Methamphetamine (METH) is a psychomotor stimulant that is strongly associated with increases in sexual drive and behavior in both women and men. Even though men and women are equally as likely to be addicted to or use METH, studies of sexual behavior often focus on male users. The paucity in studies examining the effect of METH in women is of great concern, when one considers the high correlation with sexually transmitted diseases such as HIV/AIDS and unplanned pregnancies. In fact, why METH so profoundly increases sexual drive is unknown and, to our knowledge, relatively unexplored. In our recent work, we have employed a rodent model to examine the effects of METH on female sexual behavior and the underlying neural circuitry. We found that METH enhances sexual motivation in females, but this enhancement is dependent upon progesterone. Additionally, the combined administration of ovarian hormones (estradiol and progesterone) and METH enhances the neuronal activation in the medial amygdala and the ventromedial nucleus of the hypothalamus, two brain nuclei implicated in female sexual behaviors. Thus, the broad, long-term objective of the current application is to understand the cellular and molecular mechanisms mediating the drug-sex nexus in females. We will employ a novel approach that utilizes a lesion technique that selectively targets neurons involved in mediating the effects of METH, thus establishing their role in the drug-sex nexus.
The specific aims of the current proposal are to (i) establish whether a specific subpopulation of medial amygdala neurons is responsible for METH enhanced female sexual motivation, (ii) determine if METH and ovarian hormones induce structural and neurochemical plasticity in medial amygdala and (iii) investigate the cellular and molecular mechanisms underlying the drug- sex nexus. The significance of advancing our understanding of the neurobiology that links female sexual motivation and METH use is the potential to uncover new foundations for the biological basis of addiction in women that involve the intersection of ovarian hormones, natural reward and drug-induced reward.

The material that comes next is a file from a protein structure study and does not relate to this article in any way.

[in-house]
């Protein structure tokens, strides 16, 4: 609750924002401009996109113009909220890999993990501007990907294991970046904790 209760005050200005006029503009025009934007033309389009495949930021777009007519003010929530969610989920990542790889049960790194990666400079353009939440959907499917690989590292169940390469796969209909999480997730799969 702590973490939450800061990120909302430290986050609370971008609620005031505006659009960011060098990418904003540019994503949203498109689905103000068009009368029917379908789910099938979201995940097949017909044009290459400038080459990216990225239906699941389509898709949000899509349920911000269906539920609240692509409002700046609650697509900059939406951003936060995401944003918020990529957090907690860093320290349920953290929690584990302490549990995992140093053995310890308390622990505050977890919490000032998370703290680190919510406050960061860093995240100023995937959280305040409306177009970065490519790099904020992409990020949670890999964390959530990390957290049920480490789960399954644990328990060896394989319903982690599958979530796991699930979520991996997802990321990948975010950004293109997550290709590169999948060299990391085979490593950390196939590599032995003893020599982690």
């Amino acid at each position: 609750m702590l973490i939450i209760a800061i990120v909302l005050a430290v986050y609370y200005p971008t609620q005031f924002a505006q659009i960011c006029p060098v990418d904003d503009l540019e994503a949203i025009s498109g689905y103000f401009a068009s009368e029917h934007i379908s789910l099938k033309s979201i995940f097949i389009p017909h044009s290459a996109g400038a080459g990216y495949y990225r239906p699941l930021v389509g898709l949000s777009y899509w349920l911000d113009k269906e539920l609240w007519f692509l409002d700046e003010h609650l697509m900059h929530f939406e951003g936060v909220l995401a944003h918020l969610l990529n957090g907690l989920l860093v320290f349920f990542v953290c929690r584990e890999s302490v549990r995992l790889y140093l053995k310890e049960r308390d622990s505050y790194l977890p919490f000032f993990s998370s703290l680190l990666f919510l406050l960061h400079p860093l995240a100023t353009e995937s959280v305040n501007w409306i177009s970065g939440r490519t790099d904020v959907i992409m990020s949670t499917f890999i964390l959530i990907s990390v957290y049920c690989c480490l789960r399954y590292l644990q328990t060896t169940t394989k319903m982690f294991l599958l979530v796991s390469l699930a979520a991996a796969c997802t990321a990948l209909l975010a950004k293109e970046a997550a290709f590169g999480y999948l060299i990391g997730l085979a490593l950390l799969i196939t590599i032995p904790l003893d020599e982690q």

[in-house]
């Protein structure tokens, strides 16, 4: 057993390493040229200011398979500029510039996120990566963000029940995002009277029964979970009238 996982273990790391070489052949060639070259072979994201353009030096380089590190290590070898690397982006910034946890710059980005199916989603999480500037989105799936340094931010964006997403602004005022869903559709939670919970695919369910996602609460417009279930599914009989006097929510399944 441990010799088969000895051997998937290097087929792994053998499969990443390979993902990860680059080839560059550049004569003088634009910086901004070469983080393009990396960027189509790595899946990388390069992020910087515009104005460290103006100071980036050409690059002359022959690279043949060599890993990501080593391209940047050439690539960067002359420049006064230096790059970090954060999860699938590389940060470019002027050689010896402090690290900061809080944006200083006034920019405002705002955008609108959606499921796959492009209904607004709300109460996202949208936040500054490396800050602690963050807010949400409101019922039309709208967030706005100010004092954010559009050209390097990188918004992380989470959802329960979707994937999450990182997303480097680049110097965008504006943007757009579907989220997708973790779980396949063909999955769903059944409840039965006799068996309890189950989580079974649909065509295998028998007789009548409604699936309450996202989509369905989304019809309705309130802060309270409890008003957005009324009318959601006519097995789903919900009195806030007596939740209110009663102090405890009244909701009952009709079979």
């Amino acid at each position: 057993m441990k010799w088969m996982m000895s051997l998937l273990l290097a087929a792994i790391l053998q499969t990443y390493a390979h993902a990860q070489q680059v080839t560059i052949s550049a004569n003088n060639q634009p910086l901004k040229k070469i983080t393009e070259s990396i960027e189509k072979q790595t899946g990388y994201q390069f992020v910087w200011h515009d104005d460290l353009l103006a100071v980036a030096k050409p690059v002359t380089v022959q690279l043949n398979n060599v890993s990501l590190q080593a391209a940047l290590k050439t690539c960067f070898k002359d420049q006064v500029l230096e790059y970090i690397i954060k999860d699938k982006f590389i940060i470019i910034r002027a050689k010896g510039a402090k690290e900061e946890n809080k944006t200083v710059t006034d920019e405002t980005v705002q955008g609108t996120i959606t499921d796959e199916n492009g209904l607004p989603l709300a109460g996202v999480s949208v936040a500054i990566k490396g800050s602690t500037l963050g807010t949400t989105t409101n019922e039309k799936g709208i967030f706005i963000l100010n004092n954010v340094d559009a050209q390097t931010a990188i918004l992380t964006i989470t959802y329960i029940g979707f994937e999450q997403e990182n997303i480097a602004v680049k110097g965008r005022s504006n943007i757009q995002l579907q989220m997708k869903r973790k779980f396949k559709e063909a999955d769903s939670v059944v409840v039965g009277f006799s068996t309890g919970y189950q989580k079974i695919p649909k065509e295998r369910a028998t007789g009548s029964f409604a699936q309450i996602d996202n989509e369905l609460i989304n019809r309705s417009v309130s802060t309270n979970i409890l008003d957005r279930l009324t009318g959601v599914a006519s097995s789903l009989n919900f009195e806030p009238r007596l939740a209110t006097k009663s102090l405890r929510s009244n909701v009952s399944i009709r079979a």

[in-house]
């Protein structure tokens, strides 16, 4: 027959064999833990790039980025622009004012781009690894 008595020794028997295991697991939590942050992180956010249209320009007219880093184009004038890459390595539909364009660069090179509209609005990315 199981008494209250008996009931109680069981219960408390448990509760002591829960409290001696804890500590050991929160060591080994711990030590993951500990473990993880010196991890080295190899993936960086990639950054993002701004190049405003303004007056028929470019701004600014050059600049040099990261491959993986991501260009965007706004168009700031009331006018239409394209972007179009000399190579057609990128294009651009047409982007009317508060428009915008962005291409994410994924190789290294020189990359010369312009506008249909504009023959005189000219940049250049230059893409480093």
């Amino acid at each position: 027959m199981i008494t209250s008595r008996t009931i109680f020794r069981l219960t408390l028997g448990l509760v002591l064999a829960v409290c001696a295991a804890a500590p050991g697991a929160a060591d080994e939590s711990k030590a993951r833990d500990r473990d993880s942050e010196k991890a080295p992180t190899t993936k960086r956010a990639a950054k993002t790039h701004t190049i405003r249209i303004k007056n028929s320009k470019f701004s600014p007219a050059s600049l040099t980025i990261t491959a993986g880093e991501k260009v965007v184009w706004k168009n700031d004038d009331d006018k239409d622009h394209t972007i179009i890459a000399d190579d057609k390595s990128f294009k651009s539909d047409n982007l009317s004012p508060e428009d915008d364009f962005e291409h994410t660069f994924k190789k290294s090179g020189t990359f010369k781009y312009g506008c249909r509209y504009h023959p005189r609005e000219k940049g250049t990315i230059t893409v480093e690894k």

Methamphetamine (METH) use among women is a burgeoning health concern as its abuse is significantly associated with high-risk sexual behaviors that have been correlated with increasing rates of sexually transmitted diseases such as HIV/AIDS and unplanned pregnancies among addicted women. Studies of sexual behavior often focus on male users, even though men and women are equally likely to be addicted to or use METH. Thus, the paucity in studies examining the link between METH and female sexual behavior has left a gap in our understanding of the neurobiology and neurocircuitry underlying the drug-sex nexus in females. Why METH so profoundly increases sexual drive is unknown and to our knowledge relatively unexplored. A better understanding of the neurobiology linking female sexual motivation and METH use may elucidate better therapeutic strategies to reduce high-risk sexual behaviors among women using METH.
|Rudzinskas, Sarah A; Mong, Jessica A (2016) Androgen-primed castrate males are sufficient for methamphetamine-facilitated increases in proceptive behavior in female rats. Horm Behav 78:52-9|
|Holder, Mary K; Veichweg, Shaun S; Mong, Jessica A (2015) Methamphetamine-enhanced female sexual motivation is dependent on dopamine and progesterone signaling in the medial amygdala. Horm Behav 67:1-11|